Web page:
On the other side, Marmaduke’s command was certainly much worse for the wear.  It is a bit outside this blog entry’s scope, but the entire raid was mismanaged.  Marmaduke brought along several batteries of artillery and a wagon train of supplies.  And when confronting fortifications around Cape Girardeau, complete with heavy artillery, the cavalry was just not prepared for the task.  After escaping by way of Chalk Bluff, the Confederate column slogged through the Arkansas swamps for several days, perhaps losing more material and horses there than to enemy action.  Recovery and remounting took some time.  Even a couple months later, Marmaduke’s command had not fully recovered when engaged in the Battle of Helena (July 4, 1863).

Of course the actions in the West did not occur in a vacuum.   While Marmaduke was heading north and Grant turning south around Vicksburg, the Chancellorsville Campaign was underway in the East.  What I find coincidental, reading the reports, is the weather.   Considering the prevailing winds and normal course of storm fronts from west to east, it is possible the same storm systems that flooded the St. Francis those last weeks of April also delayed the start of Stoneman’s Raid in Virginia.   April showers didn’t just bring May flowers that year.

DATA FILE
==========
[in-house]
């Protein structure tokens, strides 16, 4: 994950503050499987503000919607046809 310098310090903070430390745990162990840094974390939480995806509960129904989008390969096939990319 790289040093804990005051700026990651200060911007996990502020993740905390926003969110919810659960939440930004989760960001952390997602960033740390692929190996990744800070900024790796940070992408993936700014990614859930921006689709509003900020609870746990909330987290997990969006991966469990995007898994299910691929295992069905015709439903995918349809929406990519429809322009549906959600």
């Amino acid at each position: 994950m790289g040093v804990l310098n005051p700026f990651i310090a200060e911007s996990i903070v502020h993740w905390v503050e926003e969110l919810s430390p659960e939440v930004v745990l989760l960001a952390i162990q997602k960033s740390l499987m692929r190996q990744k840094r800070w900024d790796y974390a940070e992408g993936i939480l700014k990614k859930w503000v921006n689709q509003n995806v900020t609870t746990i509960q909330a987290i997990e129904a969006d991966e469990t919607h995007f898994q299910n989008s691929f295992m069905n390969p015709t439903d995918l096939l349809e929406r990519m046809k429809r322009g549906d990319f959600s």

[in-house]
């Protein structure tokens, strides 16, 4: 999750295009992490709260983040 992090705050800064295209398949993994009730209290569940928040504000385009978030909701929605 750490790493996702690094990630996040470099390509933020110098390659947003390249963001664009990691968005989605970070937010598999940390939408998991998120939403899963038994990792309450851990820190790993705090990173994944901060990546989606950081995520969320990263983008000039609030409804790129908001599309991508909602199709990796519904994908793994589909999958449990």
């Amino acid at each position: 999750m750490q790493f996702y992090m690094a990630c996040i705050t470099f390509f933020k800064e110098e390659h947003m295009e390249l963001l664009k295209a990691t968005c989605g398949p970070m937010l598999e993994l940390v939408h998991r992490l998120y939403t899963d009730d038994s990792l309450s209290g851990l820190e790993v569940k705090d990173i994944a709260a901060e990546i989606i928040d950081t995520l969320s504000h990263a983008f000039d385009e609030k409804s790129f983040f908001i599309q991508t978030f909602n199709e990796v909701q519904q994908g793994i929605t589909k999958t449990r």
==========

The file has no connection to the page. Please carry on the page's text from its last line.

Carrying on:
Today Chalk Bluff is partially preserved, but the landscape has seen some drastic changes since the war.  To start with, the swamps that confined movement to the ridge were drained in the early 20th century.   Levees further constrained the St. Francis to control flooding.  And military road no longer runs the ridge line.    Enough remains, however, to afford an interested battlefield stomper a few sites to consider.  For those interested, I’ll describe a tour (with map here).  The total driving distance is about 16 miles, requiring about an hour.